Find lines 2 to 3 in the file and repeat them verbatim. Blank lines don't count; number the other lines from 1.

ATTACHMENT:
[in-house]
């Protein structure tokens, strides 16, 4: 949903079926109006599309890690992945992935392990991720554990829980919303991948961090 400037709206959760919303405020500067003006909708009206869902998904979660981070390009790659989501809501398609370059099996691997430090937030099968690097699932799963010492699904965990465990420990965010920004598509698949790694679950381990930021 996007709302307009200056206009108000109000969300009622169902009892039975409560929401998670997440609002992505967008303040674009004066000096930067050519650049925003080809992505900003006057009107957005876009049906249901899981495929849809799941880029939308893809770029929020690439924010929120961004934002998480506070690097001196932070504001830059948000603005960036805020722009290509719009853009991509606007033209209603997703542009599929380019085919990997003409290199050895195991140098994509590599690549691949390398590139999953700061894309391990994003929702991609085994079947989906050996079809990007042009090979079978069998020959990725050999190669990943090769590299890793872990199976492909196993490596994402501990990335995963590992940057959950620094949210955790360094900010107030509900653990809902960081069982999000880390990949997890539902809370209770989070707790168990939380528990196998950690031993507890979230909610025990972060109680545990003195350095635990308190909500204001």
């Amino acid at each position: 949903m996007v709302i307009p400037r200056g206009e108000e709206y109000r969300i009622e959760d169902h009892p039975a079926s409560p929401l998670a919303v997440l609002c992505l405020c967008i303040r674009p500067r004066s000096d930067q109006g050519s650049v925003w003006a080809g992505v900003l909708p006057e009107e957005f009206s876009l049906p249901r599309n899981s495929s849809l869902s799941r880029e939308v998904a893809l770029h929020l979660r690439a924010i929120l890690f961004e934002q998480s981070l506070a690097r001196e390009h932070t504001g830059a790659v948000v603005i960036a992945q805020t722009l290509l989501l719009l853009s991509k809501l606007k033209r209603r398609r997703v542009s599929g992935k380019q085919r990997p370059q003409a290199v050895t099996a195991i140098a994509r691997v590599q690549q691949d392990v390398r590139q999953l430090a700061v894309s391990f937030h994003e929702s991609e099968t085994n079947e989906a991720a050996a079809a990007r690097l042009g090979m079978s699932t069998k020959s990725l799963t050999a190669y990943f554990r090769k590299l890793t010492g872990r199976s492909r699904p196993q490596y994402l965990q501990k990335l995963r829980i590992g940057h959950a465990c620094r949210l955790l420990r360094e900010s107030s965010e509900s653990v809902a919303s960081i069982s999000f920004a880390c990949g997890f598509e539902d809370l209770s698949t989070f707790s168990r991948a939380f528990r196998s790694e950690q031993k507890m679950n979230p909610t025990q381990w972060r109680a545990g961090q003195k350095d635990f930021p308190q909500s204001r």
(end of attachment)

């Protein structure tokens, strides 16, 4: 949903079926109006599309890690992945992935392990991720554990829980919303991948961090 400037709206959760919303405020500067003006909708009206869902998904979660981070390009790659989501809501398609370059099996691997430090937030099968690097699932799963010492699904965990465990420990965010920004598509698949790694679950381990930021 996007709302307009200056206009108000109000969300009622169902009892039975409560929401998670997440609002992505967008303040674009004066000096930067050519650049925003080809992505900003006057009107957005876009049906249901899981495929849809799941880029939308893809770029929020690439924010929120961004934002998480506070690097001196932070504001830059948000603005960036805020722009290509719009853009991509606007033209209603997703542009599929380019085919990997003409290199050895195991140098994509590599690549691949390398590139999953700061894309391990994003929702991609085994079947989906050996079809990007042009090979079978069998020959990725050999190669990943090769590299890793872990199976492909196993490596994402501990990335995963590992940057959950620094949210955790360094900010107030509900653990809902960081069982999000880390990949997890539902809370209770989070707790168990939380528990196998950690031993507890979230909610025990972060109680545990003195350095635990308190909500204001």
């Amino acid at each position: 949903m996007v709302i307009p400037r200056g206009e108000e709206y109000r969300i009622e959760d169902h009892p039975a079926s409560p929401l998670a919303v997440l609002c992505l405020c967008i303040r674009p500067r004066s000096d930067q109006g050519s650049v925003w003006a080809g992505v900003l909708p006057e009107e957005f009206s876009l049906p249901r599309n899981s495929s849809l869902s799941r880029e939308v998904a893809l770029h929020l979660r690439a924010i929120l890690f961004e934002q998480s981070l506070a690097r001196e390009h932070t504001g830059a790659v948000v603005i960036a992945q805020t722009l290509l989501l719009l853009s991509k809501l606007k033209r209603r398609r997703v542009s599929g992935k380019q085919r990997p370059q003409a290199v050895t099996a195991i140098a994509r691997v590599q690549q691949d392990v390398r590139q999953l430090a700061v894309s391990f937030h994003e929702s991609e099968t085994n079947e989906a991720a050996a079809a990007r690097l042009g090979m079978s699932t069998k020959s990725l799963t050999a190669y990943f554990r090769k590299l890793t010492g872990r199976s492909r699904p196993q490596y994402l965990q501990k990335l995963r829980i590992g940057h959950a465990c620094r949210l955790l420990r360094e900010s107030s965010e509900s653990v809902a919303s960081i069982s999000f920004a880390c990949g997890f598509e539902d809370l209770s698949t989070f707790s168990r991948a939380f528990r196998s790694e950690q031993k507890m679950n979230p909610t025990q381990w972060r109680a545990g961090q003195k350095d635990f930021p308190q909500s204001r």